Acting for Two: Candy Clark plays both Mary-Lou and the wife Thomas left behind. This isn't obvious because the latter is a Rubber-Forehead Alien who has no dialogue. (She also played Thomas himself in one scene, with a hat pulled over her face, when David Bowie was ill.)
Now, Ziggy Stardust was an alien on Earth And he was doomed To fall to human vice, and leave his people blue Director knew! Nicholas Roeg must have known 'bout this Banned from space, this is a case Of casting your actor... based on his works!
Bad Export for You: The original US distributor cut 20 minutes from the film, rendering it even more confusing. They were restored in the 2011 re-release.
Reality Subtext: Bowie was addicted to cocaine and other illicit substances at this point in his life, so seeing him play a character who falls under the sway of substance abuse has this trope written all over it (indeed, the filmmakers were aware of this). Perhaps fittingly his albums Station to Station (1976, recorded at the lowest point of his addiction) and Low (1977, the first album of the "Berlin Trilogy" that unfolded as he gradually emerged from it) got their cover art from photos of him here. As well, the look and to a lesser extent personality of his Thin White Duke stage persona for the former album and tour was adapted from his work here.
Reclusive Artist: Newton definitely counts—he rarely goes out in public and leaves the day to day operations of the company to Farnsworth. Justified as he wants to escape detection ("My life is not secret, but it is private.").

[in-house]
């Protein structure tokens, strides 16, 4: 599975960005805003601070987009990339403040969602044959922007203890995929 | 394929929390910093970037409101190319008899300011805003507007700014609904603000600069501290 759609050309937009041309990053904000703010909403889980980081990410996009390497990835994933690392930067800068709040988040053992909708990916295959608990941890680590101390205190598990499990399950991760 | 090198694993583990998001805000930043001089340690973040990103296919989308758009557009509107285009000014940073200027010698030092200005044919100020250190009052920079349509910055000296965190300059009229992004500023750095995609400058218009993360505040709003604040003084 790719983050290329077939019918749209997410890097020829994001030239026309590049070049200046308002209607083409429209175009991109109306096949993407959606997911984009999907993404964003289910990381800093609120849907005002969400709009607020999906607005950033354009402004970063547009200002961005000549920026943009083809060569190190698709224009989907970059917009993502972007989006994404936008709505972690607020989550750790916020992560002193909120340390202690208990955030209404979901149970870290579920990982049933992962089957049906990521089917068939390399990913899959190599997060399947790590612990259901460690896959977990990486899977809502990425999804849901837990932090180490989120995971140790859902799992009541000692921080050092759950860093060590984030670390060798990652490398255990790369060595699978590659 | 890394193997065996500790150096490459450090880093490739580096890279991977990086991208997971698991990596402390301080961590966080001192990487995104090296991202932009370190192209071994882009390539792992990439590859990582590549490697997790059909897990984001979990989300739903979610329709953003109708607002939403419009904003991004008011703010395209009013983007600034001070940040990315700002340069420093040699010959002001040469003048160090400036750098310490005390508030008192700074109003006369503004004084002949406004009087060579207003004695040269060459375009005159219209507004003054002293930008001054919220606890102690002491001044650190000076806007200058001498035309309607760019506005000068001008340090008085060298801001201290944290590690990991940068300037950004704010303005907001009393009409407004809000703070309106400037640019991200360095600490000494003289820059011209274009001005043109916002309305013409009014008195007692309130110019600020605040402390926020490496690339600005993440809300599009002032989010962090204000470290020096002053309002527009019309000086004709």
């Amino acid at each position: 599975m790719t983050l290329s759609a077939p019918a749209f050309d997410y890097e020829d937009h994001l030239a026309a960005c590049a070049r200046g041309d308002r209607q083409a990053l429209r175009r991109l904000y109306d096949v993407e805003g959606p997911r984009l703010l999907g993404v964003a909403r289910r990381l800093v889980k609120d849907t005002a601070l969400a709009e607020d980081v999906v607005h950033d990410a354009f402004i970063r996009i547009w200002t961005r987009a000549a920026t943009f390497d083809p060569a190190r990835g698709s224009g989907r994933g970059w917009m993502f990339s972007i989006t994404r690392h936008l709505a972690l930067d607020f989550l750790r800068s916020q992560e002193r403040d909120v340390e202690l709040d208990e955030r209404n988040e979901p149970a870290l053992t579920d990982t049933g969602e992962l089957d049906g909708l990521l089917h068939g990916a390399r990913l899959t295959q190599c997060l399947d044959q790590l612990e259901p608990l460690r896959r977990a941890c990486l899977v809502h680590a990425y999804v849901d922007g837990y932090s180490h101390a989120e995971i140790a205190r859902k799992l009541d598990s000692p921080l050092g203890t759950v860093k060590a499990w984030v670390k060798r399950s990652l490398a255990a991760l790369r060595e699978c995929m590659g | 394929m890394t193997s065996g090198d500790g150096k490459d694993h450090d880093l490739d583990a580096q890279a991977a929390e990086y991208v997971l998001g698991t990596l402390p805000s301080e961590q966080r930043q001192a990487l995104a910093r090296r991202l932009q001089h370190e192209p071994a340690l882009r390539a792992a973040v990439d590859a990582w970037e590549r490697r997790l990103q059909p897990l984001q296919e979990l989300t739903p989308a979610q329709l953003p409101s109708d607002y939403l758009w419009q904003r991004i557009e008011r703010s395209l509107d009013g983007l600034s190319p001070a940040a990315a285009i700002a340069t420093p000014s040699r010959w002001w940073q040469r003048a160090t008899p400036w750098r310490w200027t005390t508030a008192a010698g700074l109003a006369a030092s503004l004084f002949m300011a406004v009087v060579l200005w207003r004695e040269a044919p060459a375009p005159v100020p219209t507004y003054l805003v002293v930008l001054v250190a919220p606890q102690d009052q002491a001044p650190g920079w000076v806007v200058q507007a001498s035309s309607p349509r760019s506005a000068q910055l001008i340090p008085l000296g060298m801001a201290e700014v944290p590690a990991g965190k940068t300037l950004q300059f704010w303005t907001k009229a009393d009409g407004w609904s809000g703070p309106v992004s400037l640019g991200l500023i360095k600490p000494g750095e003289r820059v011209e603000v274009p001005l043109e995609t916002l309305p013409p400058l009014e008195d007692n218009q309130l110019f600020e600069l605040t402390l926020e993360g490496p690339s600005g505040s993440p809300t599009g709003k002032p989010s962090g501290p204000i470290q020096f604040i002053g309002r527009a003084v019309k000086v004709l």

Unintentional Period Piece: The story supposedly takes place over several decades, but the fashions, technology and virtually everything else remain pure 1970s. This isn't helped by the fact that We Are as Mayflies to an Alien Among Us hero who isn't physically aging, meaning that only the appearances of the supporting characters clue us into the passage of time. On top of that, just the fact that David Bowie plays an alien clearly dates it as in the decade of his Ziggy Stardust sci-fi glam phase (by the time the film was shot in 1975, he had already moved on from that persona and sound).
The novel was primarily set in Kentucky, but the movie used New Mexico to take advantage of a tax break for British filmmakers (this was the first British-produced film shot entirely in the U.S.). Its deserts also provided a useful backdrop for the scenes set on Newton's home planet.
Bowie originally was tapped to write the score and worked on it with Paul Buckmaster. For various reasons, it wasn't used and has never been formally released, though a backwards bass part on Low's "Subterraneans" was taken from what they worked on.